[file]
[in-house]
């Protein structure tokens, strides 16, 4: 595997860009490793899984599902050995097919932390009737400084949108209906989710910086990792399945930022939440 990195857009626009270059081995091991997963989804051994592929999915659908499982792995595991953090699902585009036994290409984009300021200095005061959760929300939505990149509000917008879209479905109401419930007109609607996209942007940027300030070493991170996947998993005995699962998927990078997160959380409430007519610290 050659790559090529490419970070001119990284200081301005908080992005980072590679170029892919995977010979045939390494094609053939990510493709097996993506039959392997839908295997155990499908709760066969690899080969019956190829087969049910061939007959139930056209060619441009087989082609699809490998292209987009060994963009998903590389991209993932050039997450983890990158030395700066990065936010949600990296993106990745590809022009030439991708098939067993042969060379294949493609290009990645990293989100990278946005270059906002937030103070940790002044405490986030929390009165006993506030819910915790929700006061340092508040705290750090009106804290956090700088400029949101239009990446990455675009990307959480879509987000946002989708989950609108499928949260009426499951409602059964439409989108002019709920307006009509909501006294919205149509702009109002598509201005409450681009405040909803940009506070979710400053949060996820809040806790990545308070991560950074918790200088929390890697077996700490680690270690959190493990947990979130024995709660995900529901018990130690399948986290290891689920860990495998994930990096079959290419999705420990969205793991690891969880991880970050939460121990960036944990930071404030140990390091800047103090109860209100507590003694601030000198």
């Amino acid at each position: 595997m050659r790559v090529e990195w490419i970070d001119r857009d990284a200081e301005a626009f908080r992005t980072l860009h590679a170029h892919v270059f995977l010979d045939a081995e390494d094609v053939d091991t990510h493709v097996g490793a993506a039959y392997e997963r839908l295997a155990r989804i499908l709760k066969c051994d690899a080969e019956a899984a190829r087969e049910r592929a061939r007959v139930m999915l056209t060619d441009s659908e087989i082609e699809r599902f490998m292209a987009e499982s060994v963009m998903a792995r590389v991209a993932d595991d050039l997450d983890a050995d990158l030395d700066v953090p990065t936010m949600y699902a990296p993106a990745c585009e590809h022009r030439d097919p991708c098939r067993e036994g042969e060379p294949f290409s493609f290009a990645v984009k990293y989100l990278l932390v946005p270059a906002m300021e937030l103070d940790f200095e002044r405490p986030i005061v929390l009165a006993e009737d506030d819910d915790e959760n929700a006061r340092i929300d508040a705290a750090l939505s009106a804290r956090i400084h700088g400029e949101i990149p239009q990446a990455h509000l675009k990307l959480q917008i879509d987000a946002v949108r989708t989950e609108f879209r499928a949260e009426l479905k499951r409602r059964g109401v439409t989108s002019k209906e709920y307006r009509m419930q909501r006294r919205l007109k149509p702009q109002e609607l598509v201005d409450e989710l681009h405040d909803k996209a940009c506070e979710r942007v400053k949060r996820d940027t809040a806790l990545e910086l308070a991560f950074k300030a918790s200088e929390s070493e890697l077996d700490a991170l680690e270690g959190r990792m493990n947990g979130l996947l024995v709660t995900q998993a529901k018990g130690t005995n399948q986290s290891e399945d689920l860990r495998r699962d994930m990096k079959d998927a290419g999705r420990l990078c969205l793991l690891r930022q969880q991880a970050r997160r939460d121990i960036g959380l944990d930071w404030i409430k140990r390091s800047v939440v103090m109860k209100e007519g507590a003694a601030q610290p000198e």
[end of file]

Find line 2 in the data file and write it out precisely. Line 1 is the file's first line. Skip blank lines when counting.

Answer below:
């Protein structure tokens, strides 16, 4: 595997860009490793899984599902050995097919932390009737400084949108209906989710910086990792399945930022939440 990195857009626009270059081995091991997963989804051994592929999915659908499982792995595991953090699902585009036994290409984009300021200095005061959760929300939505990149509000917008879209479905109401419930007109609607996209942007940027300030070493991170996947998993005995699962998927990078997160959380409430007519610290 050659790559090529490419970070001119990284200081301005908080992005980072590679170029892919995977010979045939390494094609053939990510493709097996993506039959392997839908295997155990499908709760066969690899080969019956190829087969049910061939007959139930056209060619441009087989082609699809490998292209987009060994963009998903590389991209993932050039997450983890990158030395700066990065936010949600990296993106990745590809022009030439991708098939067993042969060379294949493609290009990645990293989100990278946005270059906002937030103070940790002044405490986030929390009165006993506030819910915790929700006061340092508040705290750090009106804290956090700088400029949101239009990446990455675009990307959480879509987000946002989708989950609108499928949260009426499951409602059964439409989108002019709920307006009509909501006294919205149509702009109002598509201005409450681009405040909803940009506070979710400053949060996820809040806790990545308070991560950074918790200088929390890697077996700490680690270690959190493990947990979130024995709660995900529901018990130690399948986290290891689920860990495998994930990096079959290419999705420990969205793991690891969880991880970050939460121990960036944990930071404030140990390091800047103090109860209100507590003694601030000198």